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All in all, a good night for Beer (aren’t they all?).  But like everything else in baseball, the true measure of greatness is the full body of work.  Here are the results of all 19 games.  The center line represents the median score for that day for all players, and the blue bars show the results of Chris’s selections that outperformed the median.  The red bars show underperformers.  The BEAST scores are on the far right.

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Overall, Chris’s picks outperformed the league average 51% of the time.  The 19 Beasts of the Night did marginally better, performing above average 57% of the time.

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As a group, the Beasts scored about the same number of points as the league average, while the other 5 picks scored below that mark.  But this is one of those cases where averages can be misleading.  For instance, say you’re standing in a bucket of ice water with your head sticking in a hot oven.  On average, you feel fine.  That’s a data scientist joke.

Now is the time you ask, “so what?”  What do you do with this precious information?  Here’s my completely non-scientific hypothesis:

  • Chris “Beermakersfan” Prince probably knows more than you when it comes to building DFS lineups
  • You don’t even know what wOBA stands for, let alone wRC+.
  • You have a sneaky suspicion you want to put Edwin Encarnacion in your lineup tonight, and you watch the Six-Pack show, and sure enough, he’s the Beast of the Night! You came upon that roster spot independently! And Chris agrees with you!  What an intuition!  What a perfect lineup!  You’re a genius!
  • The Indians are rained out tonight.  Thanks for playin’.
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What’s in a Name? MLB All-Star Analysis Part 1

The MLB All-Star game is coming up soon, so I thought I’d toss a few random analyses your way to commemorate the occasion.  Here’s one…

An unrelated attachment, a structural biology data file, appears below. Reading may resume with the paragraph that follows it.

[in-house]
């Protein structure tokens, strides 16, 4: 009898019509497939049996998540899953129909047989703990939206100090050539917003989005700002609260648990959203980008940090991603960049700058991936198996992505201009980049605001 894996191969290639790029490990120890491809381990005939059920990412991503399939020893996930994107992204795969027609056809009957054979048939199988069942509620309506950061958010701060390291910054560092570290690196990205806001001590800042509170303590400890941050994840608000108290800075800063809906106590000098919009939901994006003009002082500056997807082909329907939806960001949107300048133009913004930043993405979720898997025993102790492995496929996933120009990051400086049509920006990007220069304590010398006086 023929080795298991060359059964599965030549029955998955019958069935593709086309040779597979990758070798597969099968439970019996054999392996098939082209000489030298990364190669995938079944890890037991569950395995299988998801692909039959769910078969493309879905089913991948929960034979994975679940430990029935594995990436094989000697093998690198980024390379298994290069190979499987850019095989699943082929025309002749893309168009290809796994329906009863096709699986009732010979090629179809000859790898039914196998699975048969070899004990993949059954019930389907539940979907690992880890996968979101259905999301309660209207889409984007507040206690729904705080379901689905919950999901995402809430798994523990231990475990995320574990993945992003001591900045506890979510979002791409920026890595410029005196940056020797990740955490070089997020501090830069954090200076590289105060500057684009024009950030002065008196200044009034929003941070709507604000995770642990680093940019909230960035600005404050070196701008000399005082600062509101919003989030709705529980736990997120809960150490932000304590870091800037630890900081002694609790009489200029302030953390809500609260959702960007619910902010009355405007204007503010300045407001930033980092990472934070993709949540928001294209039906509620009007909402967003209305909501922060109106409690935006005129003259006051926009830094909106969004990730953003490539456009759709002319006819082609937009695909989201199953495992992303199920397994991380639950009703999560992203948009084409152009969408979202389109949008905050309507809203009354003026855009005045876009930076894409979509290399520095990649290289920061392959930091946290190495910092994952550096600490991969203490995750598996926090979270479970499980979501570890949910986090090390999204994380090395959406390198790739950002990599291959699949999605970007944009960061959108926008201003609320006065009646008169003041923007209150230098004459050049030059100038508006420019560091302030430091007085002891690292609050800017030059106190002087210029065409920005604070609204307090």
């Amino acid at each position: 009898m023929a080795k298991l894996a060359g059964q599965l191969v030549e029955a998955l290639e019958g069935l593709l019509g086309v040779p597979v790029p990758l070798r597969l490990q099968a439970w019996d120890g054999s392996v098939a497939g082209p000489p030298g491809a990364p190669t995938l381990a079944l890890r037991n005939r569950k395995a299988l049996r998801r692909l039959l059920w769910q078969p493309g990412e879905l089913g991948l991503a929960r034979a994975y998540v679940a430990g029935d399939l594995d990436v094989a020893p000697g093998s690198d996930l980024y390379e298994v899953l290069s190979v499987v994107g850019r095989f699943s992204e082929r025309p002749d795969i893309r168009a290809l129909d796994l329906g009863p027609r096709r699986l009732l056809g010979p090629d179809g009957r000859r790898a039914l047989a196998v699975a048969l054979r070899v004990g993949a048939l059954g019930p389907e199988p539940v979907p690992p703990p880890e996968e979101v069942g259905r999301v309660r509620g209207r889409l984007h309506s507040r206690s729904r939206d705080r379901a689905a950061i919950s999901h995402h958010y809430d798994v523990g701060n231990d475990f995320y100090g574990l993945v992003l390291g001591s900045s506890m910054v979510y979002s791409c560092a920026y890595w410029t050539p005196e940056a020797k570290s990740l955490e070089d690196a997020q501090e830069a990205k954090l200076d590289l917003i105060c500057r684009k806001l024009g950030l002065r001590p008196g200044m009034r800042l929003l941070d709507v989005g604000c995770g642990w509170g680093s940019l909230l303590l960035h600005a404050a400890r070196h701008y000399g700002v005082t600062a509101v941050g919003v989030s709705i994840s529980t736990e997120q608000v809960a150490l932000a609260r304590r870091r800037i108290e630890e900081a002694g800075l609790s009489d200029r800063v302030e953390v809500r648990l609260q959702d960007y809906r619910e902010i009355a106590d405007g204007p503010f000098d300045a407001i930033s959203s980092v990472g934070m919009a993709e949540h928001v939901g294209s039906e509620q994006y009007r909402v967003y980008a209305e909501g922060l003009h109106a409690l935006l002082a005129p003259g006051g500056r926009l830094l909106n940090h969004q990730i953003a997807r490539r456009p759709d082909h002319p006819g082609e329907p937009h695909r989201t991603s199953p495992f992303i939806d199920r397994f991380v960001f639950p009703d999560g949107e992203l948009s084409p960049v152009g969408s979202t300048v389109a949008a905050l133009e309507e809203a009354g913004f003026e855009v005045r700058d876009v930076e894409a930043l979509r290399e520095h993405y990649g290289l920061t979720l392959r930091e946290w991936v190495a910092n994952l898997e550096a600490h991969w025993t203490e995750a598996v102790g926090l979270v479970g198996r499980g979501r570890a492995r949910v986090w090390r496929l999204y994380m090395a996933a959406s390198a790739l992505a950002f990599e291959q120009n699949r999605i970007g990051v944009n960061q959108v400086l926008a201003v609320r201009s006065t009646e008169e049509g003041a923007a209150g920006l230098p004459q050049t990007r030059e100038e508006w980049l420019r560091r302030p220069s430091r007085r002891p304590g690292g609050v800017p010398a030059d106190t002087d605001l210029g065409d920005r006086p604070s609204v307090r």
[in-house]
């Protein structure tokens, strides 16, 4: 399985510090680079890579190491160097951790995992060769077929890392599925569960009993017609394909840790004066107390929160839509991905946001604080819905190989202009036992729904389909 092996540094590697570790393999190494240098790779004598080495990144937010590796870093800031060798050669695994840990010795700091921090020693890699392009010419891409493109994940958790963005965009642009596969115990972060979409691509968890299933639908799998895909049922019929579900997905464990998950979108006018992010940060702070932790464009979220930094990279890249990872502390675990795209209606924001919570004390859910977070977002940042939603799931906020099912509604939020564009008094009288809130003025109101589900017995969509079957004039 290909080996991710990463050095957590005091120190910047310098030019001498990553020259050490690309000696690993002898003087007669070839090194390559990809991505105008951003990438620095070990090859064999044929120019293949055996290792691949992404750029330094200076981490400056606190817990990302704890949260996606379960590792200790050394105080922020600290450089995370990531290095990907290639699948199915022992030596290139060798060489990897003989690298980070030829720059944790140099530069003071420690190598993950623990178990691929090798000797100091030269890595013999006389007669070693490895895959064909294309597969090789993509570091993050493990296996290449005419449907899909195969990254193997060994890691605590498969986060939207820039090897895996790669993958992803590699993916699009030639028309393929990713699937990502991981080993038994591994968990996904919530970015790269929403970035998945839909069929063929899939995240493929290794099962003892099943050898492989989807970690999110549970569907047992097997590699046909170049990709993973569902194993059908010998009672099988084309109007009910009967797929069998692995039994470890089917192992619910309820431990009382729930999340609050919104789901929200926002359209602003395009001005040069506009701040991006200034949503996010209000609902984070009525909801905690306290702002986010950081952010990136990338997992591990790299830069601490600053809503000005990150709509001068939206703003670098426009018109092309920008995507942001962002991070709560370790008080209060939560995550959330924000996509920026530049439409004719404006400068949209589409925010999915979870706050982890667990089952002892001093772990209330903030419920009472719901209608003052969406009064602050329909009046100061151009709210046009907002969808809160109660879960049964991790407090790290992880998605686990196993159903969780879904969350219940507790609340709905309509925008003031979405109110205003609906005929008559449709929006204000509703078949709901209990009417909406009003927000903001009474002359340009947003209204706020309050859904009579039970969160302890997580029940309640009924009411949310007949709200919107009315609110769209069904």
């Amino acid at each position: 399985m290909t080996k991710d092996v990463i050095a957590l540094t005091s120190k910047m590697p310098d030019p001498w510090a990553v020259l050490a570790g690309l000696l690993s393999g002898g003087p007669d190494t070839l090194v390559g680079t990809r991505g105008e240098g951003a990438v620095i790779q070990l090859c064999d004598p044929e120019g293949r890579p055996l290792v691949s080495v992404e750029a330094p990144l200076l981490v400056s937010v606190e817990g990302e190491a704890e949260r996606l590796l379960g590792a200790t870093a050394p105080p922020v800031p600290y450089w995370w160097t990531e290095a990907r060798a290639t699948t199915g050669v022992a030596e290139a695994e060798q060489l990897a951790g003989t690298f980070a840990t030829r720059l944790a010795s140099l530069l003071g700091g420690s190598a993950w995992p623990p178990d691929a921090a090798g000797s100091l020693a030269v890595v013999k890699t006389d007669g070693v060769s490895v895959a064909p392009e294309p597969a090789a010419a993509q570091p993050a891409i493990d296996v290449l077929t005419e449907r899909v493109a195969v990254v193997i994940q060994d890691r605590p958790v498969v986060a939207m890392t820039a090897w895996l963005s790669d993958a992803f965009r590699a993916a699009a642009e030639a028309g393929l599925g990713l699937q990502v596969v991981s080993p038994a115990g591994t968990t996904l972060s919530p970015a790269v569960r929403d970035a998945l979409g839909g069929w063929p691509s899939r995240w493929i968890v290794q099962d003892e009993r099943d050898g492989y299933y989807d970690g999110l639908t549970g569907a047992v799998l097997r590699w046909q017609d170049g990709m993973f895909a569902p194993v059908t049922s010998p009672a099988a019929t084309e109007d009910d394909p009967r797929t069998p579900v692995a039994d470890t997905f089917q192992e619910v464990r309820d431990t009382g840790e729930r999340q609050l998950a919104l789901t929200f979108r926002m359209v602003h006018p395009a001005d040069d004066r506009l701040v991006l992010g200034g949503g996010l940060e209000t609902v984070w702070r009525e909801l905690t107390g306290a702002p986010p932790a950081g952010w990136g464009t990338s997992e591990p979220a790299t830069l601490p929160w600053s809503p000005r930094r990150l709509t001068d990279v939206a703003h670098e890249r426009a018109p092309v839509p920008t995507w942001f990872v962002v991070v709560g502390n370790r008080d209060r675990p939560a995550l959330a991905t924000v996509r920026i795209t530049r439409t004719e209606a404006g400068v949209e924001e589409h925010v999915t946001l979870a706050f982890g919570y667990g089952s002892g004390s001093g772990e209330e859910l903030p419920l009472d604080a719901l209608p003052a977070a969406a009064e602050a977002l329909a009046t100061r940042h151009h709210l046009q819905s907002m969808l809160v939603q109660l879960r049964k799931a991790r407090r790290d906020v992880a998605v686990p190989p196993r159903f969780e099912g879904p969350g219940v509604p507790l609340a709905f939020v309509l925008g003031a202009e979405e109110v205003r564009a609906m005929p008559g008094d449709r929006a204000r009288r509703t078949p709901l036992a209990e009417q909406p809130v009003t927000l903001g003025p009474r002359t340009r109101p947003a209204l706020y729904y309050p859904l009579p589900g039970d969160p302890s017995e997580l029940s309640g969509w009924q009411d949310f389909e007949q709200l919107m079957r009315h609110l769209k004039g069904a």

lastnames

So you want to be an All-Star, do ya?  Then change your name to Rodriguez or Robinson.  Here are the surnames of the top 250 All-Stars, by number of All-Star game selections, going back to the dawn of the All-Star game, in 1933 Chicago.  Unfortunately, notable baseball fan Al Capone was probably not in attendance, since he had other commitments at the time in the Big House.  But I digress.  The bigger and bolder the name, the more someone with that name appeared in an All-Star uniform.   This fine graphic represents the intersection of baseball and big data. For example, Robinson refers to the Orioles’ immortal third baseman, Brooks Robinson (18 career All-Star games), Frank Robinson, player-manager for my beloved Tribe despite those gawd-awful red uniforms (14 career selections), Eddie Robinson, who represented the White Sox and Twins in 4 contests, and of course Jackie Robinson, with 6 games as a Brooklyn Dodger. Frank Robinson was an All-Star selection for 3 of the 4 teams he played for in his career–Cincinnati, Baltimore, and LA. He never made it to the All-Star game as an Indian. Of course. All of the Robinsons on this list are in Cooperstown. Rodriguez is attached to Alex, Ivan, Ellie, Francisco, and Henry.

The word cloud was created using the R wordcloud, tm, and rColorBrewer packages.  The simple R script and data file can be found at https://github.com/dino-fire/allstar-analysis.

Like all of this and my upcoming All-Star analysis, a huge shout-out goes to the data geniuses at Baseball Reference.  More baseball statistics than are fit for human consumption.   This blog has been cross-posted to the most excellent R-bloggers site as well.